Calcutta, March 21: In a fresh salvo fired at Nokia, the Tamil Nadu sales tax commissioner has slapped a Rs 2,400-crore demand notice on the Finnish handset maker, alleging that phones manufactured in the company’s SEZ facility in Chennai were not exported but were instead sold in India.
The development comes at a time when Nokia is already in the midst of a Rs 21,000-crore tax row with the income tax department that threatens to block the transfer of its local assets to Microsoft as part of a global deal.
Nokia today filed a writ petition in the Madras high court contesting the new tax notice served two weeks back and said it would defend itself vigorously in this matter.
Brushing aside the allegations of the Tamil Nadu government, Nokia termed the move “absurd”, completely without merit and counter to domestic tax laws.
“In India, exports are by law exempt from tax, and Nokia has proved consistently that devices produced at Chennai are exported abroad. The company has been regularly assessed and audited by the tax authorities since 2006 and it has also won numerous export awards from government organisations,” Nokia said in a statement.
The state government has claimed that for the three years, between 2009 and 2012, the phone maker had sold all the handsets manufactured at Chennai within India instead of exporting 50 per cent of it as decided under an agreement.
In response, Nokia said: “It is absurd that the Tamil Nadu tax authority is now claiming that devices made in Chennai were not exported and were instead sold in India. We contend that this allegation has no basis in reality; it could easily be rebuffed by a check of documentation provided to various government departments, including customs.”
Nokia said it had records to prove that the export target had been met every year. It also referred to a mention of this point in its affidavit before the Supreme Court in the dispute with the income tax authorities.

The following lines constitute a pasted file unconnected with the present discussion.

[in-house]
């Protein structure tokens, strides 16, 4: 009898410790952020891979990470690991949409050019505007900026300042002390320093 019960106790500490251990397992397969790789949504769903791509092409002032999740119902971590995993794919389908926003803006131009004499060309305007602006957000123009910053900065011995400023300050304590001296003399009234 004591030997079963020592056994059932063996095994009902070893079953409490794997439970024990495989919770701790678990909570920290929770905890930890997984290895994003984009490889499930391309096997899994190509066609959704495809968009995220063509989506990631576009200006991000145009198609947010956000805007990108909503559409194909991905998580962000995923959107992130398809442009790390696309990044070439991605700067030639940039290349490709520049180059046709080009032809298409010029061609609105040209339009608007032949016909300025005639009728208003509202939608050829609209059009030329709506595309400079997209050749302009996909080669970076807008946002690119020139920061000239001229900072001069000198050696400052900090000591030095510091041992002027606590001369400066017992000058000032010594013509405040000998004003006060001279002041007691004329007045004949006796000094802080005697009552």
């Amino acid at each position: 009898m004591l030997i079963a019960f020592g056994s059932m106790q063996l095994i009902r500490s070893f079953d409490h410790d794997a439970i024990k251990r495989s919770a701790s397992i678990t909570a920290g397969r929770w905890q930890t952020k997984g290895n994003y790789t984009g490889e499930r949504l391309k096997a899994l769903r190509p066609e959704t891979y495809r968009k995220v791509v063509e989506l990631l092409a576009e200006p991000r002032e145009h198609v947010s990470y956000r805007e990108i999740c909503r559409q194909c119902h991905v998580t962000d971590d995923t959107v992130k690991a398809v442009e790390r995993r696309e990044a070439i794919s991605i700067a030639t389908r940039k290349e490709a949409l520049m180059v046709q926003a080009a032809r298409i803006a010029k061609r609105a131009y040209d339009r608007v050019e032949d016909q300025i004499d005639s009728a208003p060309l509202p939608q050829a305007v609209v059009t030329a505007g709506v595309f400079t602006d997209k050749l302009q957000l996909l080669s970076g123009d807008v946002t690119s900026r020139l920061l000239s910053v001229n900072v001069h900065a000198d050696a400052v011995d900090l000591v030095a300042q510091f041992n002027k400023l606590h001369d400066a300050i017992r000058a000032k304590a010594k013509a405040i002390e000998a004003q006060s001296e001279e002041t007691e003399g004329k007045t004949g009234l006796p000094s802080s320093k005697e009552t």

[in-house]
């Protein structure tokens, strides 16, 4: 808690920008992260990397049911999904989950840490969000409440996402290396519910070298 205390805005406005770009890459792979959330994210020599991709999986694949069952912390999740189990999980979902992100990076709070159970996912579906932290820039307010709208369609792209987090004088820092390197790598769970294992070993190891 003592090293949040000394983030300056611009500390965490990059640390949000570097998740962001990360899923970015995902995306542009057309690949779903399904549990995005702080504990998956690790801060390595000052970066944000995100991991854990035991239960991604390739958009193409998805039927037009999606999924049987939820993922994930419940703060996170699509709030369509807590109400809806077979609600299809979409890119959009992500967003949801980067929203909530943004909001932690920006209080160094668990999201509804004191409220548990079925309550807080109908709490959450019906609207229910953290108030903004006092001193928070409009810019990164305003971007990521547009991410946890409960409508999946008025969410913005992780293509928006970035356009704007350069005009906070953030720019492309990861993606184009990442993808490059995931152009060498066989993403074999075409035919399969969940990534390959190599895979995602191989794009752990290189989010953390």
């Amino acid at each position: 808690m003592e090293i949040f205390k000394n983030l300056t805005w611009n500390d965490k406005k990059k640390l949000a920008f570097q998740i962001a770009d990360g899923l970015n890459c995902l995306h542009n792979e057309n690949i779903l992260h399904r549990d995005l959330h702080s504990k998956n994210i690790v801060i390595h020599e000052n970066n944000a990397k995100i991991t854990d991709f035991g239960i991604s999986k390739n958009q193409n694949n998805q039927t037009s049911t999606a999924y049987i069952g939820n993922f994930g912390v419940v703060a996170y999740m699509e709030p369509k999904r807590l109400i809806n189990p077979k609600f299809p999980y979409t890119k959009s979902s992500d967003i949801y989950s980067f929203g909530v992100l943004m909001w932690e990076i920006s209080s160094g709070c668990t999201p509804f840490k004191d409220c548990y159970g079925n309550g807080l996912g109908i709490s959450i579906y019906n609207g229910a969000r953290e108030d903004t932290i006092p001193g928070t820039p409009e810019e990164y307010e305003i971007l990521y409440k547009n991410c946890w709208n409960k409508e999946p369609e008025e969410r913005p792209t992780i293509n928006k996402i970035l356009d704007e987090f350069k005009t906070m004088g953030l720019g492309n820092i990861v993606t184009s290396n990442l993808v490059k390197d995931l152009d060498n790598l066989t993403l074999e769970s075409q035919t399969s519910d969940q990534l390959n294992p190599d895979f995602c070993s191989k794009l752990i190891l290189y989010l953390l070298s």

Nokia’s facility in Sriperumbudur was set up in 2006 and has manufactured 800 million devices till March 2013.
Sources claim that if the company had been selling devices in the domestic market, it was well within law in doing so.
Last week, the Supreme Court had ordered Nokia to make arrangements for a Rs 3,500-crore guarantee before transferring its plant in Chennai to Microsoft.
It had earlier dismissed Nokia’s plea against a Delhi high court order directing its parent in Finland to provide an undertaking to fulfil the conditions relating to payment of tax dues.
Incidentally, the agenda for the 50th meeting of the Board of Approval of SEZ, held on January 24, 2012, mentioned a submission by Nokia that it had invested over Rs 1,300 crore in India and exported over 60 per cent of its production to various countries from the Chennai plant.
Nokia had submitted that with the change in business model, a further investment of Rs 250 crore in its India operations, especially the manufacturing facility, was expected by 2014. It also has plans to create 500 additional jobs.
The agenda also mentioned that Nokia was carrying out a restructuring of its business model, whereby all sales of mobile phones into India domestic tariff area were to be made by a new SEZ unit named Nokia India Sales Private Limited (NISPL).
The original manufacturing entity in the SEZ, Nokia India Private Ltd, would exclusively make handsets and sell them to Nokia Corporation, which would then invoice the supplies to NISPL. The new trading company would then carry out sales and distribution in the local markets.
The new entity is also part of the Nokia group and is a subsidiary of Nokia Corporation, Finland, but is a distinct legal entity.